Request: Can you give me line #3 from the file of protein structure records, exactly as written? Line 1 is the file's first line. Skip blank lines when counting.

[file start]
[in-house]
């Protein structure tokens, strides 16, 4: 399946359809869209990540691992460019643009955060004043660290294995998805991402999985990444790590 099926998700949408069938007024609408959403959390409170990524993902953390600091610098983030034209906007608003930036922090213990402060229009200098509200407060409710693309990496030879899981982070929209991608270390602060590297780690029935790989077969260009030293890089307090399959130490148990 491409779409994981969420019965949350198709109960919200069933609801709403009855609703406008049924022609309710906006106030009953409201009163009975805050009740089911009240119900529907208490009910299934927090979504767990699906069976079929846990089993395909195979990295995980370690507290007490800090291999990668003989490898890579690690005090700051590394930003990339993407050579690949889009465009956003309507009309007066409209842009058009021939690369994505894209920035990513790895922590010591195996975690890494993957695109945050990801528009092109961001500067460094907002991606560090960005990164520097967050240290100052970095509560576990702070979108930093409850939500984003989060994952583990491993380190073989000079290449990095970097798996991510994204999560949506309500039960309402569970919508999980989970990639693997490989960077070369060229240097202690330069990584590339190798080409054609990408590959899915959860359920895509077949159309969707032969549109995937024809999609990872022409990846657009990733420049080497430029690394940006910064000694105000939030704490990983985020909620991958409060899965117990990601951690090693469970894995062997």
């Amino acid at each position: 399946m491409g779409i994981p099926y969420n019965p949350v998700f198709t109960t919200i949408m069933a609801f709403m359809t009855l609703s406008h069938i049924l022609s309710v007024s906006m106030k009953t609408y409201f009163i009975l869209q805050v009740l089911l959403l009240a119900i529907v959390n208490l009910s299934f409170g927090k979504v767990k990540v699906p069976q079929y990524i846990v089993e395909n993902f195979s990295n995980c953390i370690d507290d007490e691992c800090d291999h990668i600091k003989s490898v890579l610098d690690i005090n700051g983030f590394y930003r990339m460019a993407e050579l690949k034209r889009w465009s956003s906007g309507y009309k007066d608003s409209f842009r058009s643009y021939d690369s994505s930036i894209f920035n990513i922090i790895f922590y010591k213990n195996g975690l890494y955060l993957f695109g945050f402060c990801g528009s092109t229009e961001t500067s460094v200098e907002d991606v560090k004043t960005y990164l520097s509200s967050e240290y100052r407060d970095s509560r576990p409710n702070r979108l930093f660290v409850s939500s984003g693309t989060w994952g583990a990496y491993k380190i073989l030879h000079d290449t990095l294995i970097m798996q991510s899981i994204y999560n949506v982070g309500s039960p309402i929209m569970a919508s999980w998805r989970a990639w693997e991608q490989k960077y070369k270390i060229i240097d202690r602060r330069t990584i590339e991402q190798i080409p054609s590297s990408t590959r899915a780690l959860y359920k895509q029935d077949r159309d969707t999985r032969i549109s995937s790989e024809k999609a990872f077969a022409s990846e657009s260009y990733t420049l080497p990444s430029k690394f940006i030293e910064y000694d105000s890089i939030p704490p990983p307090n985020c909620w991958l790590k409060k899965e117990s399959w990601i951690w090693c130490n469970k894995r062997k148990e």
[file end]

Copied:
């Amino acid at each position: 399946m491409g779409i994981p099926y969420n019965p949350v998700f198709t109960t919200i949408m069933a609801f709403m359809t009855l609703s406008h069938i049924l022609s309710v007024s906006m106030k009953t609408y409201f009163i009975l869209q805050v009740l089911l959403l009240a119900i529907v959390n208490l009910s299934f409170g927090k979504v767990k990540v699906p069976q079929y990524i846990v089993e395909n993902f195979s990295n995980c953390i370690d507290d007490e691992c800090d291999h990668i600091k003989s490898v890579l610098d690690i005090n700051g983030f590394y930003r990339m460019a993407e050579l690949k034209r889009w465009s956003s906007g309507y009309k007066d608003s409209f842009r058009s643009y021939d690369s994505s930036i894209f920035n990513i922090i790895f922590y010591k213990n195996g975690l890494y955060l993957f695109g945050f402060c990801g528009s092109t229009e961001t500067s460094v200098e907002d991606v560090k004043t960005y990164l520097s509200s967050e240290y100052r407060d970095s509560r576990p409710n702070r979108l930093f660290v409850s939500s984003g693309t989060w994952g583990a990496y491993k380190i073989l030879h000079d290449t990095l294995i970097m798996q991510s899981i994204y999560n949506v982070g309500s039960p309402i929209m569970a919508s999980w998805r989970a990639w693997e991608q490989k960077y070369k270390i060229i240097d202690r602060r330069t990584i590339e991402q190798i080409p054609s590297s990408t590959r899915a780690l959860y359920k895509q029935d077949r159309d969707t999985r032969i549109s995937s790989e024809k999609a990872f077969a022409s990846e657009s260009y990733t420049l080497p990444s430029k690394f940006i030293e910064y000694d105000s890089i939030p704490p990983p307090n985020c909620w991958l790590k409060k899965e117990s399959w990601i951690w090693c130490n469970k894995r062997k148990e």